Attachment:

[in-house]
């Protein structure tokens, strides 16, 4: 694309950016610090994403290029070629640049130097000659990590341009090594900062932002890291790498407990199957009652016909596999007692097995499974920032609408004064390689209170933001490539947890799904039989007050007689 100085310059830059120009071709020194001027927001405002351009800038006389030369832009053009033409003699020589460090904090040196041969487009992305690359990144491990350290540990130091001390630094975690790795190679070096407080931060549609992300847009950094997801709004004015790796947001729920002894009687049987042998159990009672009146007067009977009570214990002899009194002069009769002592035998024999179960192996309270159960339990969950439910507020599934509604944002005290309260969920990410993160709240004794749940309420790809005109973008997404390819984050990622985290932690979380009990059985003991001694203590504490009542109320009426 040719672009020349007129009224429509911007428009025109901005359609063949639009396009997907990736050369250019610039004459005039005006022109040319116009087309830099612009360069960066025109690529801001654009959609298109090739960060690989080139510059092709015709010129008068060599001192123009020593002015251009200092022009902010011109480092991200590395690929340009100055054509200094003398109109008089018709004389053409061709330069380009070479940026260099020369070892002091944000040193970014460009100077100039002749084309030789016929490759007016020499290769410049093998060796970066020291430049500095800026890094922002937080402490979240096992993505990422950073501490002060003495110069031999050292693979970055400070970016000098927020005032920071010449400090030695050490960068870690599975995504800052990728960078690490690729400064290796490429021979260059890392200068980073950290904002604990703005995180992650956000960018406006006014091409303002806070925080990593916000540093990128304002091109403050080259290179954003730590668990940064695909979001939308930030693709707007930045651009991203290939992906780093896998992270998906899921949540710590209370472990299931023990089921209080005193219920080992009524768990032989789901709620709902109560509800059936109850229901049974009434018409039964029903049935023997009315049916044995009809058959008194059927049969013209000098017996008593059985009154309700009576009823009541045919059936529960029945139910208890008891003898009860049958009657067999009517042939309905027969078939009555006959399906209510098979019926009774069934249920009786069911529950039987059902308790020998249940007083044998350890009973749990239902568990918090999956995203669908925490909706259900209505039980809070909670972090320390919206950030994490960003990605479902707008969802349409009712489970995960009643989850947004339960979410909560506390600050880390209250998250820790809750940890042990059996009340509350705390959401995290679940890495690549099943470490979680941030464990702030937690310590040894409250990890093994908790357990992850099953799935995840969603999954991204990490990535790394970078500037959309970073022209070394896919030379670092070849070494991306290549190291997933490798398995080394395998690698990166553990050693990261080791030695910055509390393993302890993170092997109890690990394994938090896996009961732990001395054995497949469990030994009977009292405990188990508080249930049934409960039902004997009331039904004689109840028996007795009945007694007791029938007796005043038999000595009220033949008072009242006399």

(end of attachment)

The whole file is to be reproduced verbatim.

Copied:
[in-house]
């Protein structure tokens, strides 16, 4: 694309950016610090994403290029070629640049130097000659990590341009090594900062932002890291790498407990199957009652016909596999007692097995499974920032609408004064390689209170933001490539947890799904039989007050007689 100085310059830059120009071709020194001027927001405002351009800038006389030369832009053009033409003699020589460090904090040196041969487009992305690359990144491990350290540990130091001390630094975690790795190679070096407080931060549609992300847009950094997801709004004015790796947001729920002894009687049987042998159990009672009146007067009977009570214990002899009194002069009769002592035998024999179960192996309270159960339990969950439910507020599934509604944002005290309260969920990410993160709240004794749940309420790809005109973008997404390819984050990622985290932690979380009990059985003991001694203590504490009542109320009426 040719672009020349007129009224429509911007428009025109901005359609063949639009396009997907990736050369250019610039004459005039005006022109040319116009087309830099612009360069960066025109690529801001654009959609298109090739960060690989080139510059092709015709010129008068060599001192123009020593002015251009200092022009902010011109480092991200590395690929340009100055054509200094003398109109008089018709004389053409061709330069380009070479940026260099020369070892002091944000040193970014460009100077100039002749084309030789016929490759007016020499290769410049093998060796970066020291430049500095800026890094922002937080402490979240096992993505990422950073501490002060003495110069031999050292693979970055400070970016000098927020005032920071010449400090030695050490960068870690599975995504800052990728960078690490690729400064290796490429021979260059890392200068980073950290904002604990703005995180992650956000960018406006006014091409303002806070925080990593916000540093990128304002091109403050080259290179954003730590668990940064695909979001939308930030693709707007930045651009991203290939992906780093896998992270998906899921949540710590209370472990299931023990089921209080005193219920080992009524768990032989789901709620709902109560509800059936109850229901049974009434018409039964029903049935023997009315049916044995009809058959008194059927049969013209000098017996008593059985009154309700009576009823009541045919059936529960029945139910208890008891003898009860049958009657067999009517042939309905027969078939009555006959399906209510098979019926009774069934249920009786069911529950039987059902308790020998249940007083044998350890009973749990239902568990918090999956995203669908925490909706259900209505039980809070909670972090320390919206950030994490960003990605479902707008969802349409009712489970995960009643989850947004339960979410909560506390600050880390209250998250820790809750940890042990059996009340509350705390959401995290679940890495690549099943470490979680941030464990702030937690310590040894409250990890093994908790357990992850099953799935995840969603999954991204990490990535790394970078500037959309970073022209070394896919030379670092070849070494991306290549190291997933490798398995080394395998690698990166553990050693990261080791030695910055509390393993302890993170092997109890690990394994938090896996009961732990001395054995497949469990030994009977009292405990188990508080249930049934409960039902004997009331039904004689109840028996007795009945007694007791029938007796005043038999000595009220033949008072009242006399």